Not a whole heck of a lot has changed here at Kottbusser Tor – or Kotti, as it is affectionately called by Berliners – over the past twenty years. People have come and gone, some new places have opened up and some old places have closed. But Kotti remains to this day, the secret heart of west Berlin (like Alexander Platz remains the heart of east Berlin).

Despite the hipster onslaught, and the incursion of ever more tourist gawkers and rubberneckers, Kotti has maintained its rough edges as well as its cachet as Little Istanbul, a place where Turkish bistros exist side by side  a flourishing  drug scene, which no one has managed to root out for well nigh forty years now. 

For more than twenty years, Kotti’s been a place where Turkish migrants and hedonists  mix like oil and water, brushing shoulders,but wrapped up in their own separate worlds and preoccupations, never properly mingling in any meaningful way. I would like to take the occasion to recall some memorable characters I associate with Kotti, some of whom have passed away and whose ghosts still haunt the pavement here.

First of all, let’s set the scene. Arriving by elevated train, you pull into a messy hub of six traffic snarled streets which conjoin Cairo-like under a sprawling, twelve story brutalist housing complex from the seventies, known as the Neue Kreuzberger Zentrum, or NKZ for short, a Kreuzberg warenzeichen, an icon of sorts, which twenty years ago – one can hardly believe it – was actually slated for demolition.

In one of Kotti’s modern casbah-like alleyways, Ibrahim Kaya has been running his cobblers shop for more than 20 years. Ibrahim, a religious man, who prays five times a day in the basement of his shop, tells me how it is in Kotti. “The religious types arrive at eight for evening prayers at the Mevlana mosque on Skalitzer Straße,” he says. “Then comes the in-between time when people go out to eat, from eight till ten. At ten the religious people are no longer on the streets. Like small hobbit-like creatures, they do their shopping and retreat into their holes. Then come the owls and snakes and scorpions.”

One of the owls was definitely Birol Ünel. Originally from Bremen, he became one of Germany’s most touted actors, who rose to fame in Gegen die Wand (Head On) in 2004, in which he played a binge-drinking German Turk, who tries to commit suicide by driving his car against a wall, and then during a stay in a psychiatric clinic hooks up with a Turkish women (Sibel Kekilli), leading to various pointless antics, an eventual marriage proposal, a murder and a denouement in Turkey. 

Kreuzberg barfly, disheveled rabble-rouser, man possessed, Ünel liked to carouse around Kotti. Balkan Beats DJ Robert Soko, recalls him coming to his parties at the Mudd Club as well as many a night drinking with Ünel.

“What he did was, he never paid his bills,” says Soko. “So he was banned from various establishments. All Oranienstrasse had him on their blacklist. One morning, he came out of a bar on Oranienstrasse, crossed the street without even looking, and a car hit him. He just picked himself up and kept walking. His spine was seriously injured. But he never asked for anyone to reimburse him. He was actually quite a weirdo to be honest.”

Somewhere around 2015 Ünel’s career took a nosedive and he made the cover of BZ, for laying drunk and homeless on the pavement at Kottbusser Tor, seemingly at the low ebb of his career. Ünel died in of cancer in 2020. He was 59 years old.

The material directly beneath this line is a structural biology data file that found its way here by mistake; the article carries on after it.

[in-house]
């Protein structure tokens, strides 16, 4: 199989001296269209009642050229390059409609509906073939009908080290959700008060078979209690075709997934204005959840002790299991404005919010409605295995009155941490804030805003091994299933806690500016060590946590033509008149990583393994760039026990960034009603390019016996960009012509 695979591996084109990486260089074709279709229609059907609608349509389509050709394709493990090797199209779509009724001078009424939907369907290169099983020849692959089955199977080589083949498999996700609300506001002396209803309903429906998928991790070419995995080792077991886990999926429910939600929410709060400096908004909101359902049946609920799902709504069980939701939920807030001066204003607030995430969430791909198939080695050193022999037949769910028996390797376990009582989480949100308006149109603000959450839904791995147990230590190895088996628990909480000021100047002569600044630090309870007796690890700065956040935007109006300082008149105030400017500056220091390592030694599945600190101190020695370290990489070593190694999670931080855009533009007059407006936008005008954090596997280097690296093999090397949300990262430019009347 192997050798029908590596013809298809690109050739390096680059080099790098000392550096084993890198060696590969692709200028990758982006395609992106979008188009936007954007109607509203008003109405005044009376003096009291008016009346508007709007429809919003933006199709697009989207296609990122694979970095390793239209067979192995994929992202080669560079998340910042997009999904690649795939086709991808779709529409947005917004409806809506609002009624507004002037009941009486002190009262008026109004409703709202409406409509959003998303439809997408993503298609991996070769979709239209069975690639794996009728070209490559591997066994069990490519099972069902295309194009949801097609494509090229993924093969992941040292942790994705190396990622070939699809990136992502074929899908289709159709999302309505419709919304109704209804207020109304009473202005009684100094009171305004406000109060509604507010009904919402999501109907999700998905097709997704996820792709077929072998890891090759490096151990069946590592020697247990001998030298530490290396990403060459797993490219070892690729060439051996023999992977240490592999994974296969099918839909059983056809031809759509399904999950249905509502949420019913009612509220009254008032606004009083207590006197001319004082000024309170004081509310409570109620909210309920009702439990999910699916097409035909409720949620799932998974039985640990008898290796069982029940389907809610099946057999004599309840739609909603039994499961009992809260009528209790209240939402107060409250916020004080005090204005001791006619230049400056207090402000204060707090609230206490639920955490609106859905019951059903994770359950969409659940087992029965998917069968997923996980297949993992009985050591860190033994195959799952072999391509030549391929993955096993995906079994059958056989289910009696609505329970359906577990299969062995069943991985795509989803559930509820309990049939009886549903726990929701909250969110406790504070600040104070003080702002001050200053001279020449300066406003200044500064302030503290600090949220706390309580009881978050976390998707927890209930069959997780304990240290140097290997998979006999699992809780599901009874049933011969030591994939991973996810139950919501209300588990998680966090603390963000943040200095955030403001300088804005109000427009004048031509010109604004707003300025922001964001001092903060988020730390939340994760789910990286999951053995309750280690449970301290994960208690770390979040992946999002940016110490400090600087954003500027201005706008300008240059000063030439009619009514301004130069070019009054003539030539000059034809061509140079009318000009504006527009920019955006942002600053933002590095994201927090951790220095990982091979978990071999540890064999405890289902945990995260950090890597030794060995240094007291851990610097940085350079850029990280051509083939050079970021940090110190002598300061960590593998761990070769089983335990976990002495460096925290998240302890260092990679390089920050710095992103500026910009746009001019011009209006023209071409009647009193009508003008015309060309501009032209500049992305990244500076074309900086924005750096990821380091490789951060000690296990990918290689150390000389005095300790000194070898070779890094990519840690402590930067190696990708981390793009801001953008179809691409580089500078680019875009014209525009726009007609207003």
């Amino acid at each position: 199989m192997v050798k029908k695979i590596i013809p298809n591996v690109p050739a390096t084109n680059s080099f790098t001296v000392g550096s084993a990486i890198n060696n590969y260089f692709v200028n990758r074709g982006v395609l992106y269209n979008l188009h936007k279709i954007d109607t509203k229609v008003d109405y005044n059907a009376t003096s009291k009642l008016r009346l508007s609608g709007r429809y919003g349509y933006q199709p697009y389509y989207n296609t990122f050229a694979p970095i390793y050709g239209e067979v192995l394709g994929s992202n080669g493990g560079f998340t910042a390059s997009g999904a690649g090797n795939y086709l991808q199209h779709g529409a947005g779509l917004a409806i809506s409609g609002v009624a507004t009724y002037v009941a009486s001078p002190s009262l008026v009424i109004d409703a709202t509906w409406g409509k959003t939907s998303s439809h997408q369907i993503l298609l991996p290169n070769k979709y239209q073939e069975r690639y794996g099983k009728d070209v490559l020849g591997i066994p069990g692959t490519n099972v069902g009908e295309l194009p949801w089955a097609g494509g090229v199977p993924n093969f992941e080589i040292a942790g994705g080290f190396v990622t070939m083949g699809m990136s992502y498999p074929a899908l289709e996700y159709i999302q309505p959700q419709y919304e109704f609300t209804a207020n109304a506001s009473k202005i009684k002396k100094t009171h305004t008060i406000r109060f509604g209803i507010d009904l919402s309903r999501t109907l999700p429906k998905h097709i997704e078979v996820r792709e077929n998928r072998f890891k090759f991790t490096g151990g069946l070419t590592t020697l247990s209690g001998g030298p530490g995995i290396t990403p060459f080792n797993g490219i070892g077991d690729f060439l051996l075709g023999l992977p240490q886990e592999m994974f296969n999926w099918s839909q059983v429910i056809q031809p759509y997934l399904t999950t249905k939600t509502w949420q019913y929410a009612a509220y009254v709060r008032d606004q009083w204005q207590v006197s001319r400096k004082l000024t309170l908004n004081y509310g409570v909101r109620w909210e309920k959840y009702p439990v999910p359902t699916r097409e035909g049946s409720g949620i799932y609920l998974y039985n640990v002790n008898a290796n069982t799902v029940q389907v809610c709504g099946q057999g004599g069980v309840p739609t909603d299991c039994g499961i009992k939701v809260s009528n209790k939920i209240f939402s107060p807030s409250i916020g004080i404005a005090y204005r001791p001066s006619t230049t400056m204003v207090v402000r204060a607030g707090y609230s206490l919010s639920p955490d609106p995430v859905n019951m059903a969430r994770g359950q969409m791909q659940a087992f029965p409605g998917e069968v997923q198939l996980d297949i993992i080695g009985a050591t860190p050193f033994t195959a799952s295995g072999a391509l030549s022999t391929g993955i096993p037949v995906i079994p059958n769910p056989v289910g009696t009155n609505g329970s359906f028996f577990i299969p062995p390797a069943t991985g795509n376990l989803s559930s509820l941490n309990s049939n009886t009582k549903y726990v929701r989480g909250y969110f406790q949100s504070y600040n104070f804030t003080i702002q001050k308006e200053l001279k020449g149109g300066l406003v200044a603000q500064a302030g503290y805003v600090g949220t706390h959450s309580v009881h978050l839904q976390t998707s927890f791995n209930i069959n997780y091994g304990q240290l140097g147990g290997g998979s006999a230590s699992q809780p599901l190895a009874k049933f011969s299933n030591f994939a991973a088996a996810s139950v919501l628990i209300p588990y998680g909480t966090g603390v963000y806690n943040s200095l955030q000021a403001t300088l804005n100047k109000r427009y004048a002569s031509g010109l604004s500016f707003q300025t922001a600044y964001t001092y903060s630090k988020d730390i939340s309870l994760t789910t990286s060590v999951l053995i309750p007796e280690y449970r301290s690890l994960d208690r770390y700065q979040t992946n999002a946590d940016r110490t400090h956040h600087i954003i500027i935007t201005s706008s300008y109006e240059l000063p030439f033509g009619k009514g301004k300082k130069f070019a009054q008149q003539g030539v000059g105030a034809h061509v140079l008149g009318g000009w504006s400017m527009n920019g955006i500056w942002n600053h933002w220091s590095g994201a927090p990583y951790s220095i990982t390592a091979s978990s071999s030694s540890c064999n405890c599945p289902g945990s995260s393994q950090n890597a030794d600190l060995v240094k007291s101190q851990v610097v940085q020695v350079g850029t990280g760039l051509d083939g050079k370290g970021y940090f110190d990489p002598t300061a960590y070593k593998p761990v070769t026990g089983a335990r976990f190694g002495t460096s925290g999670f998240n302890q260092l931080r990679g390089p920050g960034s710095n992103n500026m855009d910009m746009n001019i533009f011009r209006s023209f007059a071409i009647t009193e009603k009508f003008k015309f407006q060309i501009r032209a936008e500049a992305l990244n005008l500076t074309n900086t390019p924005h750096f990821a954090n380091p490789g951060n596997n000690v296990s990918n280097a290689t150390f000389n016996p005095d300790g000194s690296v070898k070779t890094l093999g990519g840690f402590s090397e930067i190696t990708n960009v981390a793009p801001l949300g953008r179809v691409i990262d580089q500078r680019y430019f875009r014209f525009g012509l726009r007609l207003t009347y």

For me Kotti means Little Istanbul. In 2001 I and a school friend were sitting not far away on Oranienstrasse, where we scored some grass, laced or not, which led to a week-long psychosis and me telepathically communicating with Turkish Muslims gathered outside Mevlana mosque on Skalitzerstrasse for morning prayers. 

Ten years later I would become Muslim, and not long after my conversion I dreamt I was at Kotti one night, in the alleyway behind Möbel Ölfe, where I heard the ezan – the Muslim call to prayer – ring out above the rooftops. Kotti is heiße Pflaster, as the Germans say, a tough neighborhood and yet is also holy ground, with two mosques close by.

Kotti is also the turf of aging Kreuzberg street gang 36 Boys, who eventually had their name trade-marked and turned into a street fashion line in 2010. Here in SO36 – the old post code for this section of Berlin, the 36 Boys came into being in the mid-eighties. In a time when West Berlin walls were daubed with Türken Raus! (Turks out) slogans, and Turks had house bans in discotheques, 36 Boy gang members sought strength in numbers to fight against racists and neo-Nazis. 

The 36 Boys would go on to boast a stellar alumni including a world champion kick boxer, a critically acclaimed film and theater director “the Spike Lee of Kreuzberg”, a celebrity chef (the only German in the gang) – and a German-Ghanaian rap star turned jihadist (killed, they say, while fighting for ISIS in Syria), named Deso Dogg. 

I drank tea with Deso aka Dennis Cuspert in 2010, here at Simitdschi, a Turkish café at Kottbusser Tor. Deso, neck and arms busily tattooed, body  honed by a daily program of pumping iron and kickboxing, spoke about hip hop and gentrification, casting aspersions at hipster upstarts, while holding his 36 high. We didn’t speak much about religion, so it came as a bit of a shock to learn some years later that he had found radical Islam, grown a beard and traveled to Syria to fight for ISIS, who elevated him to the position of propaganda minister. 

After being put on America’s most wanted list by the NSA, everyone wanted to get in touch with me, from the New York Times to Japanese television. Then presumably, Cuspert was killed in an American airstrike. A tragic and sad story, I still can’t bring myself to believe that he is really gone forever – and sometimes I imagine him returning, incognito, to the alleys here, another ghost haunting the Kotti pavement.